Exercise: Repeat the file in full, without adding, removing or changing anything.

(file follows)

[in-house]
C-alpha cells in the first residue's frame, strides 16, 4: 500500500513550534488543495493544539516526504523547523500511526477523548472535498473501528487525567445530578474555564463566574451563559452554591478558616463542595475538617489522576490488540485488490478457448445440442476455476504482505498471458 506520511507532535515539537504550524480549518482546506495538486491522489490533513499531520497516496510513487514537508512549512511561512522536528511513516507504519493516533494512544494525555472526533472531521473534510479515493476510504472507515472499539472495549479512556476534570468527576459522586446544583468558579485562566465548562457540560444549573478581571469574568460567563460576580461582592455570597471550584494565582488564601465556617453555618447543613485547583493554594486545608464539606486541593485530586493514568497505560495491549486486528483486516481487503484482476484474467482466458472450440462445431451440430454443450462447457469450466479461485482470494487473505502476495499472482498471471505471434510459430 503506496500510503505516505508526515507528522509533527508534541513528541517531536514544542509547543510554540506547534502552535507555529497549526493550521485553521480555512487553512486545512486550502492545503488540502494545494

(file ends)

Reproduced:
[in-house]
C-alpha cells in the first residue's frame, strides 16, 4: 500500500513550534488543495493544539516526504523547523500511526477523548472535498473501528487525567445530578474555564463566574451563559452554591478558616463542595475538617489522576490488540485488490478457448445440442476455476504482505498471458 506520511507532535515539537504550524480549518482546506495538486491522489490533513499531520497516496510513487514537508512549512511561512522536528511513516507504519493516533494512544494525555472526533472531521473534510479515493476510504472507515472499539472495549479512556476534570468527576459522586446544583468558579485562566465548562457540560444549573478581571469574568460567563460576580461582592455570597471550584494565582488564601465556617453555618447543613485547583493554594486545608464539606486541593485530586493514568497505560495491549486486528483486516481487503484482476484474467482466458472450440462445431451440430454443450462447457469450466479461485482470494487473505502476495499472482498471471505471434510459430 503506496500510503505516505508526515507528522509533527508534541513528541517531536514544542509547543510554540506547534502552535507555529497549526493550521485553521480555512487553512486545512486550502492545503488540502494545494